Up the organization

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This article originally appeared in the Experts Exchange newsletter of November 29, 2005. The final paragraph has been updated slightly to fit this format.

A recent study by Strategy& (formerly Booz Allen Hamilton) says that most organizations are unhealthy with respect to how they adapt to a changing environment. The study is based on responses from about 50,000 people, most of them respondents to a brief online survey.

A while back, gregoryyoung wrote a column for this newsletter that talked about what he called "anti-patterns" -- "...well-documented and commonly-made mistake[s] for which there are known solutions." Greg's article dealt primarily with larger organizations, but what is apparently the case is that the same issues that afflict larger organizations also show up in smaller ones.

The hypothesis behind the study is old news; Max Weber, the German sociologist, wrote in the 1920s that organizations become both oligarchical and conservative, both of which are impediments to fundamental (or even incidental) change. What makes the Strategy& study interesting is that first, it statistically demonstrates its thesis (as opposed to using anecdotal data), and second, it suggests that the anti-change behavior of organizations is detrimental to their self-interest.

But what makes one really sit up and take notice is this: "The ability to execute, like health, is not something you can hire or mandate. It is inherent, embedded in the organization's "genes," and expressed in the thousands of individual decisions and actions that collectively constitute and define firm performance. The first step in resolving execution breakdowns is to understand how these inherent traits of an organization influence and, in some ways, even determine how each individual thinks and acts on the job. That behavior is what drives results."

In other words, it's not enough to simply prepare a mission statement, or require adherence to a set of processes or standards; from top to bottom, the relationship of the individual to others in the organization and to the whole of the organization matters. More to the point, the perception of how the individual views his relationship with others and the organization can determine not only how well the individual will function within the organization, but indeed, whether the organization will become, to use Strategy&'s term, "marginalized."

Some of the points made along the way are priceless; for example, "...our most salient finding is a very simple and sobering one: Most organizations, by their own employees' admission, are sick." It's hardly surprising to find that a good percentage of the sample universe would think that there are things that need fixing; what's remarkable is that half of the people who took the survey feel that way. More remarkable is the implied opinion that they're powerless (or think they're powerless) to do anything about it.

So what makes an organization unhealthy?

First, individuals aren't clear on what their decision rights are. In other words, they don't know if something is their responsibility or not, and rather than take the chance that they're wrong by making a decision, they'll leave it for someone whose responsibility they're certain it is. Organizations without clear decision rights are also characterized by a lot of second-guessing.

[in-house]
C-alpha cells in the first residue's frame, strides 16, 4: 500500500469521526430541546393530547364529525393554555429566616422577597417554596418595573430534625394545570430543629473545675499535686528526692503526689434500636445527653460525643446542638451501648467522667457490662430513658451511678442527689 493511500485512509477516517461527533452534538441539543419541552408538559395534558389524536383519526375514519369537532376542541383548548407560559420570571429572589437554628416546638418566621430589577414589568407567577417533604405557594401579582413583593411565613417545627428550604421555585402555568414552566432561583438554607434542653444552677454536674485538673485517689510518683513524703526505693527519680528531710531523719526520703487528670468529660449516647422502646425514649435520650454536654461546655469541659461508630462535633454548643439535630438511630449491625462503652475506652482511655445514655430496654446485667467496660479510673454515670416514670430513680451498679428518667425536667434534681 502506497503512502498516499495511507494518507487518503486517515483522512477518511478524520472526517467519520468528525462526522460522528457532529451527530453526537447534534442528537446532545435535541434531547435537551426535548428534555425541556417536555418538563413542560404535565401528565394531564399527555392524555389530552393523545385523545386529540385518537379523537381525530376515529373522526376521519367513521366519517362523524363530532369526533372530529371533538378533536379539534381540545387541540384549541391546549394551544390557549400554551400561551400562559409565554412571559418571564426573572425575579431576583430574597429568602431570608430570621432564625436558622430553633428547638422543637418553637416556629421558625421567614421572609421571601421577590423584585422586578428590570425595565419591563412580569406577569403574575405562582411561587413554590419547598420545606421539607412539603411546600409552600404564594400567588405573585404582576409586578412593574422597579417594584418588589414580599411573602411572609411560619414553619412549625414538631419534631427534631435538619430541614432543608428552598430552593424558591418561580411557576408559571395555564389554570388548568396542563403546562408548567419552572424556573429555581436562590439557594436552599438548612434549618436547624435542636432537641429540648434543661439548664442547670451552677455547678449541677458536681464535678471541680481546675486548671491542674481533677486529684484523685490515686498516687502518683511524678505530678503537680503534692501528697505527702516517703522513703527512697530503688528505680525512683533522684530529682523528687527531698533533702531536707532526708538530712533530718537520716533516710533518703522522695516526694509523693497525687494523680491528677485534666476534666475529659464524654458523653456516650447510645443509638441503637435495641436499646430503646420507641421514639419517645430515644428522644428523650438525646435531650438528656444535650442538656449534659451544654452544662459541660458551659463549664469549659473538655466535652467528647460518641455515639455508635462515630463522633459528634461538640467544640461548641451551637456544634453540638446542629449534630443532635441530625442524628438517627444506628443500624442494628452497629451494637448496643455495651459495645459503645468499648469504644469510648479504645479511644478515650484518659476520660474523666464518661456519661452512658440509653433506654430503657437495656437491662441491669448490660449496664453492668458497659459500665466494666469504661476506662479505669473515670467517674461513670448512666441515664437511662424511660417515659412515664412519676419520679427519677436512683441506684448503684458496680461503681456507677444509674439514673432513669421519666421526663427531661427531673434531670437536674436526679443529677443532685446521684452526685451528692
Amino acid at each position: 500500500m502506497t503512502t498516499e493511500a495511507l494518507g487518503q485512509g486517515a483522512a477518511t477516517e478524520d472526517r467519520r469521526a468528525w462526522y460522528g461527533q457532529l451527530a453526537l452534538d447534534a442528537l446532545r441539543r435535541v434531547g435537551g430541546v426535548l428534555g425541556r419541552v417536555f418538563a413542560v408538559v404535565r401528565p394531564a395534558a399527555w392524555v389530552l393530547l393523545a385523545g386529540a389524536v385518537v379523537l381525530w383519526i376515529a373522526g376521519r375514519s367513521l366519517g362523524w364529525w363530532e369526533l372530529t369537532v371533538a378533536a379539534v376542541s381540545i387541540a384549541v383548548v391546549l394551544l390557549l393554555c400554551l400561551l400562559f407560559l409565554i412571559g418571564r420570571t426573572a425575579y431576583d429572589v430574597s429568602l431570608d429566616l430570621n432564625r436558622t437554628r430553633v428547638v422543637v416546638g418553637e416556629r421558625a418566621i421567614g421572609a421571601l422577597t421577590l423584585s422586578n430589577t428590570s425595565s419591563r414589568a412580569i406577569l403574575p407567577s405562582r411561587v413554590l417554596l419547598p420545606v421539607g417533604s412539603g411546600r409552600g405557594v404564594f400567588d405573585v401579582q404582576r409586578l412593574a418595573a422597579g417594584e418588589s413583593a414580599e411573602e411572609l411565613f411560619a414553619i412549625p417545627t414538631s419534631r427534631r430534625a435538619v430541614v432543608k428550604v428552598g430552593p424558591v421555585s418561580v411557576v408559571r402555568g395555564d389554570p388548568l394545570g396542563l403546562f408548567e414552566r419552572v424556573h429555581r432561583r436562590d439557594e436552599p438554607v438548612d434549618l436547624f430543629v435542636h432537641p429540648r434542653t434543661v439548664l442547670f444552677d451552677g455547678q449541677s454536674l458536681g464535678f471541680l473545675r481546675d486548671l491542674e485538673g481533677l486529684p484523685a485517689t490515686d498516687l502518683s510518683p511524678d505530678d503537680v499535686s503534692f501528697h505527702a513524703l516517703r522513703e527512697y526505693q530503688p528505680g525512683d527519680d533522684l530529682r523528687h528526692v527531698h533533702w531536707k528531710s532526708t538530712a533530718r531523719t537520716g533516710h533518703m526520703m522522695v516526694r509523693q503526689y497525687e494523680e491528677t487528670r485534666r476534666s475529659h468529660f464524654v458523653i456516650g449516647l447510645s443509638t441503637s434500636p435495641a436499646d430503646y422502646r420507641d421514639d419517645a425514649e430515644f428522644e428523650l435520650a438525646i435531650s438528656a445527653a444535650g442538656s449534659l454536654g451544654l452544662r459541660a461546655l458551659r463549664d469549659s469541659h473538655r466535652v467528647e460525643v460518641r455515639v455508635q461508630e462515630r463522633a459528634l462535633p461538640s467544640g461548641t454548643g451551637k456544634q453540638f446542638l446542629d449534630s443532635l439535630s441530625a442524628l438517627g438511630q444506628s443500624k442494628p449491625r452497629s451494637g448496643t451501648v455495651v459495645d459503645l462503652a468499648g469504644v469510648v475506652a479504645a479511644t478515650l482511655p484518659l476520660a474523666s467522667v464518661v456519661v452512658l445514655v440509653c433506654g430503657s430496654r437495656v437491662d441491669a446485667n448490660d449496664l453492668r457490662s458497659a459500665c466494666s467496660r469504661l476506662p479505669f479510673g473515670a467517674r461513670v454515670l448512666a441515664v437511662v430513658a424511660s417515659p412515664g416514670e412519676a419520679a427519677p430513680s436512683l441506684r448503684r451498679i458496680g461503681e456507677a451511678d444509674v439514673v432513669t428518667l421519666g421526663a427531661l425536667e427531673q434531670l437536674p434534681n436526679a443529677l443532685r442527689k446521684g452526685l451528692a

Second, unhealthy organizations are characterized by a lack of free-flowing information required for making good decisions. In other words, "I'm scared to death that I'm making a decision without knowing all of the relevent information." Just as importantly, individuals don't understand the context of their decisions; the reason behind telling a customer that he can't have his sausage with breakfast could be that the sausage didn't get ordered (which means the bacon is fine) or that the walk-in refrigerator broke down (which means one should consider eating toast). It might not be the server's job to tell the customer the details, but it certainly should be someone's job to tell the server.

Third, the bigger an organization is, the more likely it is to be unhealthy. This one is almost self-evident; there's a good reason that Windows Vista has taken so long to develop, and will take another year before it actually gets sold to anyone. It's also the same reason that a good number of people don't see any compelling reason to purchase Microsoft's new operating systems -- which just marginalizes Microsoft even more than its slow decision-making processes with respect to the development of a new operating system. It's a lot easier to turn a canoe than it is to turn a yacht, but compare either to a battleship.

Finally, upper management is clueless as to an organization's health. Okay, that's a bit of an exaggeration, but what is true is that upper managers generally seem to think their organziations are more healthy than they really are. "... it becomes clear," the study says, "that not only is senior management out of touch with the rest of the organization, but they don't know what they don't know." Part of that, one suspects, is that upper managers are frequently insulated from the rank and file; but another part is that upper managers only pay lip service to the first two issues raised.

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